“We sent a lobster to Michael Eavis”: meet the real-life band who inspired the ‘Fisherman’s Friends’ films

From Port Isaac to the Pyramid Stage, how a bunch of Cornish seafarers stirred up a cinematic sensation

Perhaps we shouldn’t be surprised that Fisherman’s Friends, a modest British film starring Daniel Mays and James Purefoy, became a sleeper hit. This charming comedy-drama about a group of singing fishermen who become unlikely chart stars is based on a true story, so there’s a pleasing symmetry in the way the film also defied the odds. When it opened in March 2019, only superhero movie Captain Marvel kept it off the top of the UK box office.

“The film’s success was like the second coming of the band,” says Jon Cleave, a founding member of the real-life Fisherman’s Friends. The 10-member “buoy band” (as they’ve been punningly dubbed) even had to stop performing in Port Isaac, their home village in Cornwall, because several thousand fans were turning up every time.

“When you announce an event, you’re responsible for crowd control, and that’s virtually impossible when you’re singing in the middle of Port Isaac with people everywhere,” Cleave explains. “So what we occasionally do instead is have a pint early doors, then sneak down to the harbour to sing. We’ll get a crowd of 50 or 60 gathering round, which really takes us back to the old days of the band.”

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The film’s satisfying sequel, Fisherman’s Friends: One and All, should boost the band’s fortunes once again. Mays hasn’t returned, but it’s anchored by a hearty performance from Purefoy, whose (fictional) lead singer Jim is disillusioned and drinking heavily after the death of his father. Jim isn’t sure if the shanty-crooning crew should continue, but he’s tempted back by a seemingly madcap plan to play Glastonbury‘s Pyramid Stage.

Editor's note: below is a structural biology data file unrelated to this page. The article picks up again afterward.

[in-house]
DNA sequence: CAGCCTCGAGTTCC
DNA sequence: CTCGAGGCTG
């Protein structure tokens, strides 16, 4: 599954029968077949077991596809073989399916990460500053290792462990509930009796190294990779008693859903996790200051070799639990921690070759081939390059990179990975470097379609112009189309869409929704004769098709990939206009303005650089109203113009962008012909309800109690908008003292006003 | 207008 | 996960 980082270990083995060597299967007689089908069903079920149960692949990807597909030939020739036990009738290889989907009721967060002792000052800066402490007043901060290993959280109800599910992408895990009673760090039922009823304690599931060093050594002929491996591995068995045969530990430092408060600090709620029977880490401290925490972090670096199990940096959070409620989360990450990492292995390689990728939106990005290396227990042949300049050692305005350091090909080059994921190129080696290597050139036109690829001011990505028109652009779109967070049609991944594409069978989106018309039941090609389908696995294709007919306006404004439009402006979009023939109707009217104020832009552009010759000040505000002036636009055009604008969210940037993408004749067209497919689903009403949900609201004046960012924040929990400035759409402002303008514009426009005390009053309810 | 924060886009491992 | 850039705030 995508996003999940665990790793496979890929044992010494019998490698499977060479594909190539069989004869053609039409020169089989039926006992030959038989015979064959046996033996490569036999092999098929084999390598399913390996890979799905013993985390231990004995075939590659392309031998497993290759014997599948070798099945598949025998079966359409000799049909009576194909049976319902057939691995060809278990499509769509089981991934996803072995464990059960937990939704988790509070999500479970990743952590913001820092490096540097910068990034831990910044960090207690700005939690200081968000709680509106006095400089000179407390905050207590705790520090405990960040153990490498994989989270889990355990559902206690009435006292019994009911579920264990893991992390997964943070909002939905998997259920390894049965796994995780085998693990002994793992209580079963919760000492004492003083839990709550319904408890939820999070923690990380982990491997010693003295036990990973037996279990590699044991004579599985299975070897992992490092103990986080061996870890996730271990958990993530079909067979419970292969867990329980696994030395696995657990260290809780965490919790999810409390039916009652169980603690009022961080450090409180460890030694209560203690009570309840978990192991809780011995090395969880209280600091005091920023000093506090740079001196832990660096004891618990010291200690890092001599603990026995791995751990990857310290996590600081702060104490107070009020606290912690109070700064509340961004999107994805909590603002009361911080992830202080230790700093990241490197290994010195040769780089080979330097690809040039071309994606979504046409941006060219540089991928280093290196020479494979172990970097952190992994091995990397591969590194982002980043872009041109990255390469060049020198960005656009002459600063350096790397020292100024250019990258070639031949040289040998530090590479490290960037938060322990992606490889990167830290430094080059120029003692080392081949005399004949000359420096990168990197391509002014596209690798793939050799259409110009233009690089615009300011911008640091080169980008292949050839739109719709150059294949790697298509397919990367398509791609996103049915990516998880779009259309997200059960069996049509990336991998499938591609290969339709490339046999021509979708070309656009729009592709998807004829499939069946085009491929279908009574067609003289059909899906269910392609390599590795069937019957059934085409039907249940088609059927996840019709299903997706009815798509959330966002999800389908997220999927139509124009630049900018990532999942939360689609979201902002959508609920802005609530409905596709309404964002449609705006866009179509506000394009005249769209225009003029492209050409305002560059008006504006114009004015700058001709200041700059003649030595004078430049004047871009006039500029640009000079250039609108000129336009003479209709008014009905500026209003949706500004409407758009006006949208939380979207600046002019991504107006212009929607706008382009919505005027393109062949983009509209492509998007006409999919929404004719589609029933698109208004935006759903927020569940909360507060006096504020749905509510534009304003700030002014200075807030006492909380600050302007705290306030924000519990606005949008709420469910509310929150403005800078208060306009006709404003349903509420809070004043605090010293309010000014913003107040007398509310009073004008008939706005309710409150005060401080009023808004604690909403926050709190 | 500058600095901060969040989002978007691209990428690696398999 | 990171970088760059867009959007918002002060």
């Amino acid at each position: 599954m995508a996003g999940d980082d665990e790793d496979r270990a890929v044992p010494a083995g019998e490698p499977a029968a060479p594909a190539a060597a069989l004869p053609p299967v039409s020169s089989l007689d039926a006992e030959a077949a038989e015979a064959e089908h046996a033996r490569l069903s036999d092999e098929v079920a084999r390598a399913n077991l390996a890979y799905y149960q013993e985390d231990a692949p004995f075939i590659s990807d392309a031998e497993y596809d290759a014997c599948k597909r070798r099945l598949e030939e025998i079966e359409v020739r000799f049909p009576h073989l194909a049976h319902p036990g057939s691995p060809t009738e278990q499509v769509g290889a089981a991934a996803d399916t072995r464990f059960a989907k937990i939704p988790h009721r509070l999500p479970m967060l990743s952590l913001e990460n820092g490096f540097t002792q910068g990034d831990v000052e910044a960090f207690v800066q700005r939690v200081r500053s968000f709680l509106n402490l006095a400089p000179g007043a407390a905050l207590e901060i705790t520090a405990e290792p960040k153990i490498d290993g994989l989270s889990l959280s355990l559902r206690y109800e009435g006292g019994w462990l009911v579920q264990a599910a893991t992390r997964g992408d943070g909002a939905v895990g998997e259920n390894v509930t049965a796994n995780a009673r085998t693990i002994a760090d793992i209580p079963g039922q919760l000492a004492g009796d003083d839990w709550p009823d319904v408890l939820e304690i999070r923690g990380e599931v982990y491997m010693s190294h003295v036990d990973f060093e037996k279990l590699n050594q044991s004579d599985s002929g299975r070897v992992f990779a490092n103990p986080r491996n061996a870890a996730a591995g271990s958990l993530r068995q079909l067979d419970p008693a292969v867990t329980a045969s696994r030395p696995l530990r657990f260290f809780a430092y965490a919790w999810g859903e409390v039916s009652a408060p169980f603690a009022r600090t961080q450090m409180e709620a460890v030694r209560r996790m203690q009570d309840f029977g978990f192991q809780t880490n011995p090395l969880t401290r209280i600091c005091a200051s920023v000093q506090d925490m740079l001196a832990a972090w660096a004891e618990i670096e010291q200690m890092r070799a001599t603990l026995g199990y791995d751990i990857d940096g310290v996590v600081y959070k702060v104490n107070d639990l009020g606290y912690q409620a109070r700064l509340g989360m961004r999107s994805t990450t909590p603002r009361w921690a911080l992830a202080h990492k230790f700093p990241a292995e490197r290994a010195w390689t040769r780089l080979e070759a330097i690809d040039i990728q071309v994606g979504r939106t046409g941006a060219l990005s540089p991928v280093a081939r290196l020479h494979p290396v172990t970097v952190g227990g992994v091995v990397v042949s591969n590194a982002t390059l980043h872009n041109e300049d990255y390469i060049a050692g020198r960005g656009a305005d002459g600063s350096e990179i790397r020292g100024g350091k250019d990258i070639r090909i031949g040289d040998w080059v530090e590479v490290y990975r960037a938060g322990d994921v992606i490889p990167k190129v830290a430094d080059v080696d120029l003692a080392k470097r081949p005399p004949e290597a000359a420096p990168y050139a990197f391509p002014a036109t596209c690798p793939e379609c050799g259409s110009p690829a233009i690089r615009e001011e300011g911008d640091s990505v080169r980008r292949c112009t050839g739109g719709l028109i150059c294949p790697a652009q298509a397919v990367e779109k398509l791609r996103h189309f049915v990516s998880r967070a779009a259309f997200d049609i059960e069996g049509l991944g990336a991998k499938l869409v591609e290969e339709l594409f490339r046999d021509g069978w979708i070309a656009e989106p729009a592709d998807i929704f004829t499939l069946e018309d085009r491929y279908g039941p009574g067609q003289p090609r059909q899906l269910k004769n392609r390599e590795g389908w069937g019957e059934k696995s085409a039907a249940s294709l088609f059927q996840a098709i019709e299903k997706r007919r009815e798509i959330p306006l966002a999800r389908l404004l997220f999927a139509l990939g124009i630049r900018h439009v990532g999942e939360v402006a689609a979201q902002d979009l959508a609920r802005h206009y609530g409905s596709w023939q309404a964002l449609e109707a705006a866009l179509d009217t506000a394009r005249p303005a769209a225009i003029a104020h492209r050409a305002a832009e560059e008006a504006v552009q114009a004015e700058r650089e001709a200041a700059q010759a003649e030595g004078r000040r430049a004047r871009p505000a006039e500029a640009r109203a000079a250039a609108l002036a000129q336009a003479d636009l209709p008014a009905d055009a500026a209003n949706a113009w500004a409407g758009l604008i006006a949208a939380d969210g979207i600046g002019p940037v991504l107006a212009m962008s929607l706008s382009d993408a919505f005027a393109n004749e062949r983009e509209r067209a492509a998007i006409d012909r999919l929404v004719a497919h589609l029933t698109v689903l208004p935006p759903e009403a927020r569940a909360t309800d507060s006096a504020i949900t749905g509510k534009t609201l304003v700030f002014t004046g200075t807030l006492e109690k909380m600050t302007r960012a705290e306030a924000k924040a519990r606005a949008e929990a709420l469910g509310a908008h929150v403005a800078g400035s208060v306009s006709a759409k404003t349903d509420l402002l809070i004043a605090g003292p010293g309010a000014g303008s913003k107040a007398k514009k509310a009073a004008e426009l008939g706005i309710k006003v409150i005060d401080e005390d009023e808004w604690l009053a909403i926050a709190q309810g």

This might sound like a narrative contrivance from writer-directors Meg Leonard and Nick Moorcroft – and the sequel certainly has a few of those, including a made-up mineshaft accident – but Fisherman’s Friends really did play the Pyramid Stage in 2011. In the film, Jim’s mum Maggie (Maggie Steed) sends Glastonbury founder Michael Eavis a freshly caught lobster to sweeten the deal: something else that really happened.

“I’ve subsequently learned that the Eavises didn’t actually eat the lobster because they didn’t trust it would be alright on the journey,” says the band’s manager Ian Brown, who’s a rather calmer presence than the Stone Roses singer of the same name. “But sending that lobster definitely caused a reaction.”

And as we see in the film, the group really did leave a note for Beyoncé, who was headlining the Pyramid Stage later that day. “Backstage she completely surrounded us with her dressing room, green room, food room and every other room,” Cleave recalls. “We had this little designated space in the middle, which was quite funny.” What did the note say? “Something like: ‘You’re welcome, but don’t nick any of our songs.'” Sadly, the band never heard back, but maybe they could reach out again with a rendition of ‘Break My Sole’?

The Fisherman’s Friends story isn’t just the source of countless nautical puns; it’s also genuinely heartwarming. It began around 30 years ago when Cleave moved back to Port Isaac after a spell in Bristol and reconnected with some old pals who had a shared interest in singing. “The whole thing gelled around meeting in the pub after singing songs that were a little less formal and complex than most choirs would do,” he recalls. “We started singing sea shanties because they fitted the feel of where we lived.”